Like Tarapur style of hand block printing Balotra hand block printing  is also a complex technique which is a combination of direct mordant and dabu resist technique using alizarin, iron rust, kashish, indigo and mix of pomegranate peel and turmeric (haldi) dyes.

Printing again to get desired color shade

“Anokhi” beautifully documented 20 different motifs in designing used by local printers inspired from nature. “Anokhi” has published a book “Balotra the complex language of print”, describing the significance of different patterns and motifs.

Balotra style of hand block printing and process is very similar to complex craft of Nanadna and Tarapur printing. Yet both have difference of geographical specialties.

In Balotra hand block printing traditionally fadat and Ghaghara fabrics were made for local women while in Tarapur “Nandana” ghaghra and “Jawariya” lugda were made.

Today one family is left in this work mainly produces running material, stoles, dupattas and sometimes bed sheets. They seldom do sarees as it is not very easy for them to do it with such a complex style of hand block printing.


Motifs used in printing are mainly floral and geometrical lines. Most of the designs are inspired from Mother Nature and traditional. The name of different designs are as follows:

1. Bahuliya

2. Bhalka

3. Boriya

4. Chameli

5. Genda

6. Gul buta

7. Gunda bel

8. Gunda

9. Jumar

10. Katar

11. Ladu

12. Libodi ki bel

13. Libodi

14. Maliyo ne fetiya

15. Methee

16. Nodana

17. Piniyari

18. Trifuli

Saturday, 3 March 2018

Jawariya: Technique or Block Design

Jawariya Meaning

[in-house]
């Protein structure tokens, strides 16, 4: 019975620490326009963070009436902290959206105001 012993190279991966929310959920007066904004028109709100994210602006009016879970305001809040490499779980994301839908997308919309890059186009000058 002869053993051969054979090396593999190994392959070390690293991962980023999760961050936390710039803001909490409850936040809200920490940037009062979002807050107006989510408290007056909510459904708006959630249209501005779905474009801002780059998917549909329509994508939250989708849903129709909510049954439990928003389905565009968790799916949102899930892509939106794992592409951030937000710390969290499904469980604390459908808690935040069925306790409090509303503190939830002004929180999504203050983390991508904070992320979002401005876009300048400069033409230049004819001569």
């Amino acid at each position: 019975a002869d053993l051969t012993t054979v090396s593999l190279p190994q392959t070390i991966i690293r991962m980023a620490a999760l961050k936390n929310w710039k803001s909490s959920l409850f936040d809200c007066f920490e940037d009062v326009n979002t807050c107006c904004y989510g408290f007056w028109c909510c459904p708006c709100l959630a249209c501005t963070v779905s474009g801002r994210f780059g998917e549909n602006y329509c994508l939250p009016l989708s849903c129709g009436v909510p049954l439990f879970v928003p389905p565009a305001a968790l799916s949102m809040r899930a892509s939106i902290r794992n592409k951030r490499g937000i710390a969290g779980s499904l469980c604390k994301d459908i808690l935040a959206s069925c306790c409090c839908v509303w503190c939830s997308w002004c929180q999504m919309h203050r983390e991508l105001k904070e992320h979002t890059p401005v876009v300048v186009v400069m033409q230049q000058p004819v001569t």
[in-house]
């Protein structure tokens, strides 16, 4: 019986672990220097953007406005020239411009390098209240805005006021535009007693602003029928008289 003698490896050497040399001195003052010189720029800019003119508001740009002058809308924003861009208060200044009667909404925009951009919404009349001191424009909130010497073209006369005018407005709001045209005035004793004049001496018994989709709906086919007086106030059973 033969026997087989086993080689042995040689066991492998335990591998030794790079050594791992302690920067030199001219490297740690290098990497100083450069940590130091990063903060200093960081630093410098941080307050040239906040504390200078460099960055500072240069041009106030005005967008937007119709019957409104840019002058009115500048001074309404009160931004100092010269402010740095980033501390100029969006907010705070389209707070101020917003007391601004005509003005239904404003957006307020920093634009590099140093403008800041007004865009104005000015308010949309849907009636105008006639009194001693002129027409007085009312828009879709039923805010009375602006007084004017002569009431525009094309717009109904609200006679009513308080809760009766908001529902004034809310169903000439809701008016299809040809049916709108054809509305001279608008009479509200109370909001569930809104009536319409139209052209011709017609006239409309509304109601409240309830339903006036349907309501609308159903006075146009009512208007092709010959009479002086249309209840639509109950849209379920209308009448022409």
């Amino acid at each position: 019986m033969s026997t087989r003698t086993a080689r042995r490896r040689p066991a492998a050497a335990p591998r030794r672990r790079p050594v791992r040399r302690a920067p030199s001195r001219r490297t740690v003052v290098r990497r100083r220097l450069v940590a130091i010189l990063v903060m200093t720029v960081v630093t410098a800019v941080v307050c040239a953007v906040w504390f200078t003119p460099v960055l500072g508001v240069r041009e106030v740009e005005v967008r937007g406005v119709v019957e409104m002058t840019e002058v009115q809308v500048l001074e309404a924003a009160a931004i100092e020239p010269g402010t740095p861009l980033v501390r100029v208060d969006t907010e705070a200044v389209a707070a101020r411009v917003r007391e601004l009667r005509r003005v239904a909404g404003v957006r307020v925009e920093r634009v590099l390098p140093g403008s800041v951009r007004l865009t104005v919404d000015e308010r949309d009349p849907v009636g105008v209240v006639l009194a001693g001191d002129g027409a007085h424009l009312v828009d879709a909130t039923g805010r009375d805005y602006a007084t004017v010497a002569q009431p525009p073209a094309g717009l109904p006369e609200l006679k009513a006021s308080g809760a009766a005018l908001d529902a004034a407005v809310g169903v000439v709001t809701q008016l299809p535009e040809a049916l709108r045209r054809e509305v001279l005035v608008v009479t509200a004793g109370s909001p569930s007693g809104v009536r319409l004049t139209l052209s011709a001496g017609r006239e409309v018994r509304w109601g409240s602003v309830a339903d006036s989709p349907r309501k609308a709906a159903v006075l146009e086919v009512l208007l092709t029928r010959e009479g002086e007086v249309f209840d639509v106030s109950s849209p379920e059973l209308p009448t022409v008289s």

Jawariya means jowar ka dana (Sorghum or cereal grass). It is one of the fiber rich, protein rich and easy to digest cereal found in India. Joar is a very good food supplement for people who are suffering from blood sugar. It does not only helps to control the blood sugar but also helps in controlling the weight. 

Jowar (Sorghum) seeds on jawariya fabric

Jawariya is a very old and traditional design used in hand block printing inspired from the nature. It is used in hand block printing since many ages by traditional hand block printers specially by "Tarapur Printers". This tradition is almost 400 years old and still in practice. 
Once it was a trademark design of tribal people of Jhabua, Bagh, Neemuch, Ratlam and nearby places in Madhya Pradesh and Rajasthan in India. In tribal community red printed and pink color dyed "Jawariya lugda" (Tribal saree) is considered necessary during marriage. 
Without Jawariya design saree no marriage ceremony considered complete among tribal even today. Continuation of this tradition still encourages traditional hand block printers to continue production of Jawariya lugda. 

Jowar (Sorghum) seeds on jawariya fabric

Jawariya technique of block design
Many of us wonder that "Jawariya" is not a block printing technique but a block design used by hand block printers. This block is made in "gadh" pattern of hand block printing which means when block is printed on the fabric it creates a rich color background. For "Jawariya" design it requires a mastery in craft of hand block printing to get the better impression on the fabric using natural colors. 

Specialty of Tarapur

Though this design was printed in many of the hand block printing clusters but today "Tarapur" cluster made it famous for and thanks to "Jhariya family" specially Shri Pawan and Banwari Jhariya who still producing "jawariya" lugda for tribal community. In a light manner once Banwari  Jhariya told us "Hamne ab tak kai hazar shadiyaan karwa di hain :)" (We have produced lot of jawariya lugda which made possible thousands of marriage of tribal families). 

This tribal design touched artistic height in Tarapur with the magic hands of Jhariya brothers with intervention of designers. 

Transition from traditional to modern times
Now with increase in the demand from urban consumers jawariya design is now experimented with variety of urban outfits including Saree, T-shirts, fabric  and stoles. 

Jawariya Mal Cotton Saree

Jawariya Modal Stole

Bagh & Bagru Print: Similar process but different traditions

Traditional  Process of Alizarin Printing  1. Purchase of kora/unbleached fabric 2.  Scouring (Cleaning of fabrics locally known ...